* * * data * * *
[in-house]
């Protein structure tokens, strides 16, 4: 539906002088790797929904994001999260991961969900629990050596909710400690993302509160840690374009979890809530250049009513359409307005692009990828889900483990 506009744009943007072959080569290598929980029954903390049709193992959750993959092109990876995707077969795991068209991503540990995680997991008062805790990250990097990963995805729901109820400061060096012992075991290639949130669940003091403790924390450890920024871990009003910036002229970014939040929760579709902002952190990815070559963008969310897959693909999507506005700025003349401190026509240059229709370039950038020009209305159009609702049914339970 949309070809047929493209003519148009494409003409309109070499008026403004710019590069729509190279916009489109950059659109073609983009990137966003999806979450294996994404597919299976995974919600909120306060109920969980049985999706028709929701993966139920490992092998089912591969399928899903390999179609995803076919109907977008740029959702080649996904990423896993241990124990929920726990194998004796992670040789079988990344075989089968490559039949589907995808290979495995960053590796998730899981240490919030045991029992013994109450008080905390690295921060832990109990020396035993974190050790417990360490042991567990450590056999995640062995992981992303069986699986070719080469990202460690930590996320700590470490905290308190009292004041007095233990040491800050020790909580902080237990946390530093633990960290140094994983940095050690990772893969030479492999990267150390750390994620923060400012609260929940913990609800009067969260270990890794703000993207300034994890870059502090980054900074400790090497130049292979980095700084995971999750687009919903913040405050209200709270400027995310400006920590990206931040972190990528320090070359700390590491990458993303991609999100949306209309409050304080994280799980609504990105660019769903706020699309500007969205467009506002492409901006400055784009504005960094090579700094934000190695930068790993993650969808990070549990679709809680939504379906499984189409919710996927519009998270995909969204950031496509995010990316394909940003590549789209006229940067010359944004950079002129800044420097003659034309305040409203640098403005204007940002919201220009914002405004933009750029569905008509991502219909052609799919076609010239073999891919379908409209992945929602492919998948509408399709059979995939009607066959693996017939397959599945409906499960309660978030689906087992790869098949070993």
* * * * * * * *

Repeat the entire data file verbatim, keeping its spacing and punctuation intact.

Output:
[in-house]
């Protein structure tokens, strides 16, 4: 539906002088790797929904994001999260991961969900629990050596909710400690993302509160840690374009979890809530250049009513359409307005692009990828889900483990 506009744009943007072959080569290598929980029954903390049709193992959750993959092109990876995707077969795991068209991503540990995680997991008062805790990250990097990963995805729901109820400061060096012992075991290639949130669940003091403790924390450890920024871990009003910036002229970014939040929760579709902002952190990815070559963008969310897959693909999507506005700025003349401190026509240059229709370039950038020009209305159009609702049914339970 949309070809047929493209003519148009494409003409309109070499008026403004710019590069729509190279916009489109950059659109073609983009990137966003999806979450294996994404597919299976995974919600909120306060109920969980049985999706028709929701993966139920490992092998089912591969399928899903390999179609995803076919109907977008740029959702080649996904990423896993241990124990929920726990194998004796992670040789079988990344075989089968490559039949589907995808290979495995960053590796998730899981240490919030045991029992013994109450008080905390690295921060832990109990020396035993974190050790417990360490042991567990450590056999995640062995992981992303069986699986070719080469990202460690930590996320700590470490905290308190009292004041007095233990040491800050020790909580902080237990946390530093633990960290140094994983940095050690990772893969030479492999990267150390750390994620923060400012609260929940913990609800009067969260270990890794703000993207300034994890870059502090980054900074400790090497130049292979980095700084995971999750687009919903913040405050209200709270400027995310400006920590990206931040972190990528320090070359700390590491990458993303991609999100949306209309409050304080994280799980609504990105660019769903706020699309500007969205467009506002492409901006400055784009504005960094090579700094934000190695930068790993993650969808990070549990679709809680939504379906499984189409919710996927519009998270995909969204950031496509995010990316394909940003590549789209006229940067010359944004950079002129800044420097003659034309305040409203640098403005204007940002919201220009914002405004933009750029569905008509991502219909052609799919076609010239073999891919379908409209992945929602492919998948509408399709059979995939009607066959693996017939397959599945409906499960309660978030689906087992790869098949070993």